The first activity of the post was a big whist party at Schwake Hall and a record crowd attended the party. As time went on more and more colorful events were held as they sponsored carnivals, and benefit dances for the benefit of needy veterans and veteran's widows. [Editor's note: whist was a very popular card game.]
Mathew Hodge was elected as second commander of the post and under his leadership a membership drive was started which resulted in Louis Hagen Post having one of the largest posts in the county. Ira Scott was elected third commander of the post in 1930 and his first activity as commander was the sponsoring of a Christmas Program for about 1,600 school children who were entertained by the program which brought happiness to many who otherwise would not have had a very happy Christmas and presents were given to each child. During this year through the efforts of W.F. Driscoll, Mathew Hodges, H.T. Calvert, and Blake McNeil of the Boy Scout Committee, they were able to bring their membership over the l00 mark.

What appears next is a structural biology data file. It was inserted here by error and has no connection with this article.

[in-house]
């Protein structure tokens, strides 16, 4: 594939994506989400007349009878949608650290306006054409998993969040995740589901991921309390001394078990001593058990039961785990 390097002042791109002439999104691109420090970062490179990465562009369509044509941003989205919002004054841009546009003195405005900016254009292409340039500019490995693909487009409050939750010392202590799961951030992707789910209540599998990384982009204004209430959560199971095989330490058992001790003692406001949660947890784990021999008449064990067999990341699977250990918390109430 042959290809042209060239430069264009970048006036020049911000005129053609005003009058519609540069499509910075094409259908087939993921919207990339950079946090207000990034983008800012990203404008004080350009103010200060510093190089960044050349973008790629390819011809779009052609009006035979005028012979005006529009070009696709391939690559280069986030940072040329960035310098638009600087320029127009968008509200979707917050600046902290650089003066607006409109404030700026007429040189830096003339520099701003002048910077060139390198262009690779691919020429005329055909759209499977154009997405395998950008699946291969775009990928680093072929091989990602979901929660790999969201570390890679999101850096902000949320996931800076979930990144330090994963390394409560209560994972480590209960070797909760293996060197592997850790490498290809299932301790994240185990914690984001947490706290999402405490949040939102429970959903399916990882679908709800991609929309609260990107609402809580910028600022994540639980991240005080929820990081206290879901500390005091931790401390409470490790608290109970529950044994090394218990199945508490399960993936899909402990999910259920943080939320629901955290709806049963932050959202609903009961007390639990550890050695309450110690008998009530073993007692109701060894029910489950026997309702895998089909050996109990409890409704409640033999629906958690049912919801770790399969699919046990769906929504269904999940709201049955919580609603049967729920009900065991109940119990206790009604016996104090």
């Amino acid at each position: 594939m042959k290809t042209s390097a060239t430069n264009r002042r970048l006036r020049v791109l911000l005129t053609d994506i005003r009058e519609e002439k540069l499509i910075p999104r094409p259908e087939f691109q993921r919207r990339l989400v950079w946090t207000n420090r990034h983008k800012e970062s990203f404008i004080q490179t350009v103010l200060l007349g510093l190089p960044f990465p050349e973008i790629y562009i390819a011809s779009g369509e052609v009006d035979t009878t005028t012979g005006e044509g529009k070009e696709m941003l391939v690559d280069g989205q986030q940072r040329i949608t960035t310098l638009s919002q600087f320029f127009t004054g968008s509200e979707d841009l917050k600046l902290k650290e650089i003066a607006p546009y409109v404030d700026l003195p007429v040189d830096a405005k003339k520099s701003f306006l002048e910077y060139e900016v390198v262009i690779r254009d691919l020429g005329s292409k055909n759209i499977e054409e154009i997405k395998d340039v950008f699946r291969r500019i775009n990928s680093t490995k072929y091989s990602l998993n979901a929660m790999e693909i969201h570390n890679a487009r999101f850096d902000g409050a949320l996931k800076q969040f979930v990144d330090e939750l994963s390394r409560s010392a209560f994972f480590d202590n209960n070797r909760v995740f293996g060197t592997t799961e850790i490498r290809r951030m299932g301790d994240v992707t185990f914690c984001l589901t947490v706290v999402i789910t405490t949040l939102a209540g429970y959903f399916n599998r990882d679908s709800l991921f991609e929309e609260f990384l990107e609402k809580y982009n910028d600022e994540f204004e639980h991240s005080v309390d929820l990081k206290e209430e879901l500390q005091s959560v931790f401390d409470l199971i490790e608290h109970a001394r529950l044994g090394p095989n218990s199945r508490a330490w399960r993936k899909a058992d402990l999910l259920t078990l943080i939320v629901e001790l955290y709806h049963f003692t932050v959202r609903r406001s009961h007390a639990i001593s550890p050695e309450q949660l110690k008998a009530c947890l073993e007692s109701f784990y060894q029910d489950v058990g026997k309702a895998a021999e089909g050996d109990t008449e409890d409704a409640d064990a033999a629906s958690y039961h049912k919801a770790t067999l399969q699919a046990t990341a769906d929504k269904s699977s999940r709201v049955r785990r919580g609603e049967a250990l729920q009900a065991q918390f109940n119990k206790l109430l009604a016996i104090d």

The building committee, consisting of Blake McNeil, M.F., Adams, W.K. Gilmore, C.E. Seaman, Russell Rock, and William Driscoll, met with Supervisor James Long and made application for a memorial building in El Cerrito. The Board of Supervisors granted the sum of $22,500 to purchase the site and construction of the building.